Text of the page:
World War I

"Buy me a Victory Bond, Daddy"

Fund-raising advertisements often used images of children to encourage their parents to donate generously.

Collecting from students

Every member of society was expected to donate to patriotic causes - this envelope was distributed in schools so children could donate in support of Canadian seaman.

A reunion of gunners

On the ninth anniversary of the Battle of Vimy Ridge, veterans of this Toronto artillery battery met to relive old times and remember their dead.

View PDF: PDF icon 15th Battery.pdf

189th Battalion

Members of the 189th Battalion, raised in Fraserville, Quebec, created this impressive garden to mark the entry to their encampment.

Join the Canadian Engineers!

This card, featuring a quote from British prime minister David Lloyd George and a famous illustration from "Punch" magazine marking the 2nd Battle of Ypres, could be used to encourage enlistment in any unit. Hopkins eventually joined the 86th Battalion rather than the 1st Field Troop, Canadian Engineers.

Three battalions, one cartoon

Different British publishers used the same cartoon to produce cards for the 32nd Battalion from Winnipeg, Manitoba, the 48th Battalion, from Toronto, Ontario, and the 59th Battalion, from Brockville, Ontario.

The 54th Battalion takes the field

This postcard, sent home by a soldier of British Columbia's 54th Battalion, is typical of the generic postcards that were printed with the names of dozens of different units.

A marriage overseas

When a Canadian soldier married overseas, it was important that the paperwork be submitted to the proper authorities, to ensure that pay and allowances were credited to the right person.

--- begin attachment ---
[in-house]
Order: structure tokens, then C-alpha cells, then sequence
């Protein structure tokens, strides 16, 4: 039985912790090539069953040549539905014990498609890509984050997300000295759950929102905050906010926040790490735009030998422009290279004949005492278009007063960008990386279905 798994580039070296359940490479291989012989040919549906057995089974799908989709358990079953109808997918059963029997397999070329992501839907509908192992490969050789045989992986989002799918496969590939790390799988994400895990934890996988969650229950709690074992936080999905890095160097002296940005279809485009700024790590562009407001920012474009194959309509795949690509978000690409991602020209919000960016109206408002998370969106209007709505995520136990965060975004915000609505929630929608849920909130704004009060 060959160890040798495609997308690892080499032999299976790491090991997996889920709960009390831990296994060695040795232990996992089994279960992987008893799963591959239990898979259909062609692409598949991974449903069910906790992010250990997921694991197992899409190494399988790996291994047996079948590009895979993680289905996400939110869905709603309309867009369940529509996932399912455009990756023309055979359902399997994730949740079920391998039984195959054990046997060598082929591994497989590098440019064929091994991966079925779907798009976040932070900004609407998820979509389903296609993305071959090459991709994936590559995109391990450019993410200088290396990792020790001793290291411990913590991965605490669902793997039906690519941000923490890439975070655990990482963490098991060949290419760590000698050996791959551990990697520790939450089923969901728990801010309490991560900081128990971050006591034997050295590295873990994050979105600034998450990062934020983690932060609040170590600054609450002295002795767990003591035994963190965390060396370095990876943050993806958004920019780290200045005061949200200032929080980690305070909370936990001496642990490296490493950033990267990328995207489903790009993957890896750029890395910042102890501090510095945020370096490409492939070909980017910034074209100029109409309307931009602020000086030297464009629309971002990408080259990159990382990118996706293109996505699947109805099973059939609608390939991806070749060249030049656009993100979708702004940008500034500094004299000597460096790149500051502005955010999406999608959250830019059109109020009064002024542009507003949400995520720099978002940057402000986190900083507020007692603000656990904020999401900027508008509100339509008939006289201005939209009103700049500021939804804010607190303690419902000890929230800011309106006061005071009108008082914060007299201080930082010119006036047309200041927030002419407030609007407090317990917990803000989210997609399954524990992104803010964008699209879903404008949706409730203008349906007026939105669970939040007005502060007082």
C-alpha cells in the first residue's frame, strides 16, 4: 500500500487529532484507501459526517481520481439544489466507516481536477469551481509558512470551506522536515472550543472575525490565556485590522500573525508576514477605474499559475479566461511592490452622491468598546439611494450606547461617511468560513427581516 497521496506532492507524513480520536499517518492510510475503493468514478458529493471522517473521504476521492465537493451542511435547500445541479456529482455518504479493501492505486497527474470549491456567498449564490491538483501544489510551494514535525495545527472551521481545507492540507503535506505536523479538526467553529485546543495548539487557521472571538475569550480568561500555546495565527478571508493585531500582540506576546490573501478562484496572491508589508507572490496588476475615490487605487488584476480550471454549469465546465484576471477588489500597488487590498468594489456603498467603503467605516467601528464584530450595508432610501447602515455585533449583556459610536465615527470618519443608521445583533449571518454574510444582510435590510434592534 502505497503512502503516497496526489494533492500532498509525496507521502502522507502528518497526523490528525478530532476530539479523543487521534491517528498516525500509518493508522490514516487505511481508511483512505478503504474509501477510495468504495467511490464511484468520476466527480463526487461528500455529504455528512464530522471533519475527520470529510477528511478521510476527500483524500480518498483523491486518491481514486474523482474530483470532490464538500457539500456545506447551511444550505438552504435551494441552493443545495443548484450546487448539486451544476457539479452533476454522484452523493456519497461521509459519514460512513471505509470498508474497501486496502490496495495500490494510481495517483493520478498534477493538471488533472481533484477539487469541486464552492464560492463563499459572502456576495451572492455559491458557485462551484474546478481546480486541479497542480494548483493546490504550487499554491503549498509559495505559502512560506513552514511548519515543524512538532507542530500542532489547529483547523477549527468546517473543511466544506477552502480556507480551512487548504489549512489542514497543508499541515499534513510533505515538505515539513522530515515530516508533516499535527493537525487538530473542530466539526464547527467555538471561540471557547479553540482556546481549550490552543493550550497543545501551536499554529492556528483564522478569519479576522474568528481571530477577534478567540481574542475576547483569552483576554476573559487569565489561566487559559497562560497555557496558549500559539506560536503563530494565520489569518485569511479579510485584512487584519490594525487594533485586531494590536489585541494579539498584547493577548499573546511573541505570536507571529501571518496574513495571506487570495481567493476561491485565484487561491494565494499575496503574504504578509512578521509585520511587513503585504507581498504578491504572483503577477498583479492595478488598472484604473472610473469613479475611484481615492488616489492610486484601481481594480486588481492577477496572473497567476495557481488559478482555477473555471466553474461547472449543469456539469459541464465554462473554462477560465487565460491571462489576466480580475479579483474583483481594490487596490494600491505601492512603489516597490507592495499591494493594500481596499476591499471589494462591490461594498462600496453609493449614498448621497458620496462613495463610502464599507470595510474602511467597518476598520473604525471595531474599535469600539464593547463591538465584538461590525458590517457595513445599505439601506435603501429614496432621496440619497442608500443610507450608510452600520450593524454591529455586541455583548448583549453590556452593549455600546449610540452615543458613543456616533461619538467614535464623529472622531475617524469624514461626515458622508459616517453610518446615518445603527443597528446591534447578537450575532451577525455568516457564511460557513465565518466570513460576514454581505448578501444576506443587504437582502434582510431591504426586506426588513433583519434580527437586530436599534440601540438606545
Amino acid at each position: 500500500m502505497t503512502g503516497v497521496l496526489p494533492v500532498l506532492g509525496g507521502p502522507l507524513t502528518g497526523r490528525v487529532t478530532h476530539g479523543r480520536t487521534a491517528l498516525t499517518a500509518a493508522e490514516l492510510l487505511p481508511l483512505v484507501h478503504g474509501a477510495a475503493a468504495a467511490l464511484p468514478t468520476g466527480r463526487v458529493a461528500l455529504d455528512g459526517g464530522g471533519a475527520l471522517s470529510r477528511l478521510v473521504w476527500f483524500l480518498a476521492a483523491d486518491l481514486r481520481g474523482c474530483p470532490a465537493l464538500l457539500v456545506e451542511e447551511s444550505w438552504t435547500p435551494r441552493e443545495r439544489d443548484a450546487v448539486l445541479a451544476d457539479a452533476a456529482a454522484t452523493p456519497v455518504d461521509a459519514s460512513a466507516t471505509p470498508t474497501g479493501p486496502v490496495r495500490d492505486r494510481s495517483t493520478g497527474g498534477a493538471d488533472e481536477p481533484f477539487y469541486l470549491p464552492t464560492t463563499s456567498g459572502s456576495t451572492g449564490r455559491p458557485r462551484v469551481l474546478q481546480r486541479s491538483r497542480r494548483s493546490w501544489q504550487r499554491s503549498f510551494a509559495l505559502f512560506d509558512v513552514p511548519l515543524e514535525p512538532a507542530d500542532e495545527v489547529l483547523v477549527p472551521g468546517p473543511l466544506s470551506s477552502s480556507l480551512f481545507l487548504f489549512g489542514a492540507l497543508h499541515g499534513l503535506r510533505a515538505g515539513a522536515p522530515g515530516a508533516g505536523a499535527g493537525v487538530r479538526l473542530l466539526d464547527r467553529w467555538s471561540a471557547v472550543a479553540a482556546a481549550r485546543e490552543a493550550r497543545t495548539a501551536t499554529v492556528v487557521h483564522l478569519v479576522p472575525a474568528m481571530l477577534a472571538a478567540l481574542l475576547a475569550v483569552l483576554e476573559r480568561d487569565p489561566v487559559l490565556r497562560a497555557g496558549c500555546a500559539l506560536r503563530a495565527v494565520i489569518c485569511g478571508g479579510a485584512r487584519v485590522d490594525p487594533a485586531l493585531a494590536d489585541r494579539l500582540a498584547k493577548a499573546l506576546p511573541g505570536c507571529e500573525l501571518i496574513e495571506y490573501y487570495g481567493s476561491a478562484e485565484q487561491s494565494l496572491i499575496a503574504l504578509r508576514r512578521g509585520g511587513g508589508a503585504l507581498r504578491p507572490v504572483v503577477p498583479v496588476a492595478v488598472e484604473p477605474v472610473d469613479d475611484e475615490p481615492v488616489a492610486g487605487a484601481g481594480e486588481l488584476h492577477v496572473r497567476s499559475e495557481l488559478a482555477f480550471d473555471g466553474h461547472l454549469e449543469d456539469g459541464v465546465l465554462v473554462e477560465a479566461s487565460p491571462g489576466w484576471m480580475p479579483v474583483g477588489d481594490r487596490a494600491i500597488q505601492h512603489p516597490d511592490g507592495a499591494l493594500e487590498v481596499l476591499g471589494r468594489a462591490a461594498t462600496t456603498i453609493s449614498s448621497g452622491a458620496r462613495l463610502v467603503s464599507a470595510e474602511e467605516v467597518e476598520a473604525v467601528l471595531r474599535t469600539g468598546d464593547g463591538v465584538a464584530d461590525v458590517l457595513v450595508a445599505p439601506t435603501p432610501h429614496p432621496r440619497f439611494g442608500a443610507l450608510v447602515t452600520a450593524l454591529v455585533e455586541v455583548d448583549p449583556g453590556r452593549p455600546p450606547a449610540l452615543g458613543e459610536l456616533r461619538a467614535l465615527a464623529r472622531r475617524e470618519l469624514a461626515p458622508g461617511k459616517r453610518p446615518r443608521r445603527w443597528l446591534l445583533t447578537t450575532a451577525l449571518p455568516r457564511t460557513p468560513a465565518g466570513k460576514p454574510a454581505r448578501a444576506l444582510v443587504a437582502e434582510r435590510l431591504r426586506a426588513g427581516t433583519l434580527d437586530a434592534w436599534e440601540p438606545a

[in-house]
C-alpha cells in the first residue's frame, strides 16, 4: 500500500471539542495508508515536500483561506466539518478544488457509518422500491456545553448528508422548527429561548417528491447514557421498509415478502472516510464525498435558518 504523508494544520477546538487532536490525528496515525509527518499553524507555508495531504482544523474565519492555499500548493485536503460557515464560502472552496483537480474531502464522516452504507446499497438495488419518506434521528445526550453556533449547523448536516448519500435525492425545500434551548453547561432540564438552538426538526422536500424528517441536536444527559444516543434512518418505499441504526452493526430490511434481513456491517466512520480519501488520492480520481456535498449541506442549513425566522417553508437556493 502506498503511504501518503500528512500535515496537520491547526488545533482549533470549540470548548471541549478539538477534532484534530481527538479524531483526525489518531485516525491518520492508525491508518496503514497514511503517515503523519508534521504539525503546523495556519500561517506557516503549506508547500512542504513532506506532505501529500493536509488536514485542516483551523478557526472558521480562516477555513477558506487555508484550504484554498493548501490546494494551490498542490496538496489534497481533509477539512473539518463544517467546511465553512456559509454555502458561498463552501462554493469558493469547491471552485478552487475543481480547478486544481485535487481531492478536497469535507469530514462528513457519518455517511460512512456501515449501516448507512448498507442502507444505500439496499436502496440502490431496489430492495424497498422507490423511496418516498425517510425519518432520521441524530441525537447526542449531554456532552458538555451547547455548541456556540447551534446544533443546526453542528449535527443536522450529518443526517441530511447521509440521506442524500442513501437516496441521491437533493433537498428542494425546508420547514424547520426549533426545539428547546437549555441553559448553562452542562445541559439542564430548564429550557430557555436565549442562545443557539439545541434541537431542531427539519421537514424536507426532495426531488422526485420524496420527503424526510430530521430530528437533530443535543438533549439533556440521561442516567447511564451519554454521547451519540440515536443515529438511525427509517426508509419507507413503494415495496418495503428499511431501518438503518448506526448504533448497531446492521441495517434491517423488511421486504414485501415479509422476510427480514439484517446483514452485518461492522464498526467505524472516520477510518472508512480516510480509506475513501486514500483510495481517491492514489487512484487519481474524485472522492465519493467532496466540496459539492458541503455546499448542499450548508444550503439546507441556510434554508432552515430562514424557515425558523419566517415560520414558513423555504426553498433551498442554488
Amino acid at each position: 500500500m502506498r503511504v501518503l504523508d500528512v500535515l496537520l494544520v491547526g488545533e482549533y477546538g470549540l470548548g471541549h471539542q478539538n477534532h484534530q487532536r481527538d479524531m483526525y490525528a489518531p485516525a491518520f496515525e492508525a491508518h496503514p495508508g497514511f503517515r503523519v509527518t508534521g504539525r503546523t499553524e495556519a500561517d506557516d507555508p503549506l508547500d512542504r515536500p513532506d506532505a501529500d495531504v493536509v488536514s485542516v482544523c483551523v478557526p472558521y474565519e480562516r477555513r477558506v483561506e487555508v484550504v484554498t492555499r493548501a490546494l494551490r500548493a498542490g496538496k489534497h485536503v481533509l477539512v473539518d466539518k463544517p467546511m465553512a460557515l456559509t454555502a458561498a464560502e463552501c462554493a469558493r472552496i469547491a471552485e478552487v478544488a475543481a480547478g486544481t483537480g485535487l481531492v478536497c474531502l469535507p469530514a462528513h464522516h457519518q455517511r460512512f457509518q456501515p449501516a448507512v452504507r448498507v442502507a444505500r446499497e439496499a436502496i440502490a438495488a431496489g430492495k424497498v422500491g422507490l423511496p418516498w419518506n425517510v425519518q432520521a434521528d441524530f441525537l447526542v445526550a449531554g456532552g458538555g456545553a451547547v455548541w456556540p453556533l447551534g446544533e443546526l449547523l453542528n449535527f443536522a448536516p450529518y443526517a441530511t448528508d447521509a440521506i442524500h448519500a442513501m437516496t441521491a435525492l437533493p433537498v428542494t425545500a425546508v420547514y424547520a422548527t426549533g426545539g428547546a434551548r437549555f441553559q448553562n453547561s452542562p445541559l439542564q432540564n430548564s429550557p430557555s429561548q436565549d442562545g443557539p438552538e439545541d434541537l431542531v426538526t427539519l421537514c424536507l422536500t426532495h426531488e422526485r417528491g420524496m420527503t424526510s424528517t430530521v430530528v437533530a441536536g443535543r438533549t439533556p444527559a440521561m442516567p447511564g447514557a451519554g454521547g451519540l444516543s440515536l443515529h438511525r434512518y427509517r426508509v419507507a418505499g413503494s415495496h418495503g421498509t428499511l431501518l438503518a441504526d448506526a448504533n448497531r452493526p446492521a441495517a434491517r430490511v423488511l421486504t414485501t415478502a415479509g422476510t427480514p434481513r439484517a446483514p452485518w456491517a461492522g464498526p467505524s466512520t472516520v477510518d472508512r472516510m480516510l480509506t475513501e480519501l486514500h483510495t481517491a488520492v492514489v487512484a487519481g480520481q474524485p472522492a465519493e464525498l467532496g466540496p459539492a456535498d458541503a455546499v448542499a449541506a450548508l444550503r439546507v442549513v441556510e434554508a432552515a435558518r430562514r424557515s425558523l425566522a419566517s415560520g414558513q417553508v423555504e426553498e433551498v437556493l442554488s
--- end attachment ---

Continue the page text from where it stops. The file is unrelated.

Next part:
Moncton welcomes its veterans

This proclamation was handed out to men and women from Moncton, New Brunswick, as they returned from overseas after the end of the First World War.

A welcome for doughboys in Windsor

Women from the Border Cities Welfare League of Windsor, Ontario, provided cigarettes and writing to materials to American soldiers who passed through the city on their way to Europe.

A war memorial in progress

In 1928, prime minister Mackenzie King visited the studio of sculptor Vernon March in England to inspect the progress of the National War Memorial.

A war memorial sculptor at work

At his studio in Farnborough, England, in 1927, Vernon March works on the figures that will be mounted on the top of the National War Memorial in Ottawa.

Honouring the dead of Toronto

A huge crowd gathered to witness the unveiling of Toronto's war memorial, in front of City Hall, in 1935.

The passing of a King

Children watch as the cenotaph in Windsor, Ontario, is draped with flags and bunting to mark the 1936 death of King George V, who led the British Empire through the First World War.

Lord Byng in Edmonton

Canada's governor-general, Lord Byng of Vimy, examines the newly unveiled war memorial in Edmonton, Alberta, on 10 April 1922.

An infantry battalion remembers

The 34th Battalion had been raised in Guelph, Ontario, and in 1933 brought its wartime chaplain back to officiate at a memorial service.

View PDF: PDF icon Chalmers.pdf

McMaster ex-soldiers return

These five undergraduates were lucky to return to Canada before the war ended, and before the mass demobilization of 1919 made special dinners difficult to organize.

View PDF: PDF icon McMaster.pdf

Supporting the Victory Loan

This card was designed to be placed in a home or business window, to indicate that the owner had supported the Victory Loan campaign.

Celebrating peace and victory

At the end of the First World War, the residents of London, Ontario, got together to celebrate "peace with victory."

View PDF: PDF icon London Victory.pdf

The Chemainus war memorial

The small cenotaph honouring the seven men of Chemainus, British Columbia, who were killed in the First World War was unveiled in 1921.